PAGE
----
The Saving for Education, Entrepreneurship, and Downpayment (SEED) project was a national initiative to introduce and test the effectiveness of child savings accounts (CSA). These accounts provide depositors with tax-free savings that can be used to pay for post-secondary education, the purchase of a new home or automobile, or to start a small business. This type of asset is not equally distributed across the United States, where many families struggle to afford a $400 unexpected expense. By focusing on childhood, SEED hoped to demonstrate that given the opportunity, mechanism, and encouragement to save, low-income families could provide a valuable nest-egg to youth when they finish high school.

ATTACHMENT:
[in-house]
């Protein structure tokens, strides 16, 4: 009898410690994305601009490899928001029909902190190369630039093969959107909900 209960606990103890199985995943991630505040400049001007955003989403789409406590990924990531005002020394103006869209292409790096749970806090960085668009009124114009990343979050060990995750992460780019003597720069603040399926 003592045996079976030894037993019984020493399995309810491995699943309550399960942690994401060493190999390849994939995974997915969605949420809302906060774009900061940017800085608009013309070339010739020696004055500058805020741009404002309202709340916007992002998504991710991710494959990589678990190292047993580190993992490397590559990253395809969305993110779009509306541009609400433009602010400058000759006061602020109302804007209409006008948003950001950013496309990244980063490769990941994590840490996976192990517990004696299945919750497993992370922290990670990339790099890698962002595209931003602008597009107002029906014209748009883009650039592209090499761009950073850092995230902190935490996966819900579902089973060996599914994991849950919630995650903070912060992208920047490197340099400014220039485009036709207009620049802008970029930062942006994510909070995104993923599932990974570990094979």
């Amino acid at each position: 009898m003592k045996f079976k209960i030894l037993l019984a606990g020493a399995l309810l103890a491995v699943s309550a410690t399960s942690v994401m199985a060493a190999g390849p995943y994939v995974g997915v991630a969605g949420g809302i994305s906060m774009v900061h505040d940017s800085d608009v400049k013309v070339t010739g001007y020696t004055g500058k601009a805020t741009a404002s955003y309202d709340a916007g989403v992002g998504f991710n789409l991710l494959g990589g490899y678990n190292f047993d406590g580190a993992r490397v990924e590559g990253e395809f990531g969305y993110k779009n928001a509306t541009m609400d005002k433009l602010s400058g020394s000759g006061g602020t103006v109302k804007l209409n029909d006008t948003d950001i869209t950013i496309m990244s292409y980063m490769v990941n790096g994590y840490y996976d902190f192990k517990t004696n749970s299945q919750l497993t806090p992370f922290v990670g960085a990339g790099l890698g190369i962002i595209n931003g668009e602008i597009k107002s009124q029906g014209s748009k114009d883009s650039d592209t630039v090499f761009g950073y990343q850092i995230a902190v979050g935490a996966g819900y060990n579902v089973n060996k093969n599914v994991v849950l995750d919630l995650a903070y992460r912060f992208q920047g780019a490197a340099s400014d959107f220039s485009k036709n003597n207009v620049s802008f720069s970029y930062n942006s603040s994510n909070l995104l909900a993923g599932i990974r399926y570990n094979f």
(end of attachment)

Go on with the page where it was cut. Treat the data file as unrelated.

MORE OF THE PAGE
MI-SEED was launched in 2004 through the Oakland Livingston Health Services Agency (OLHSA) at 14 Head Start centers across both counties. Roughly 500 families received CSA’s along with an initial $800 deposit. Eligible families also received a $200 match deposit. All subsequent deposits were matched 1-1 up to $1,200. As of September 2019, participants had saved more than $934,000, with an average balance of more than $2,000.
The Center for Equitable Family and Community Well-Being monitors the progress of MI-SEED participants, with particular attention to college enrollment.
University of Michigan
School of Social Work
1080 South University Avenue
Ann Arbor, MI 48109-1106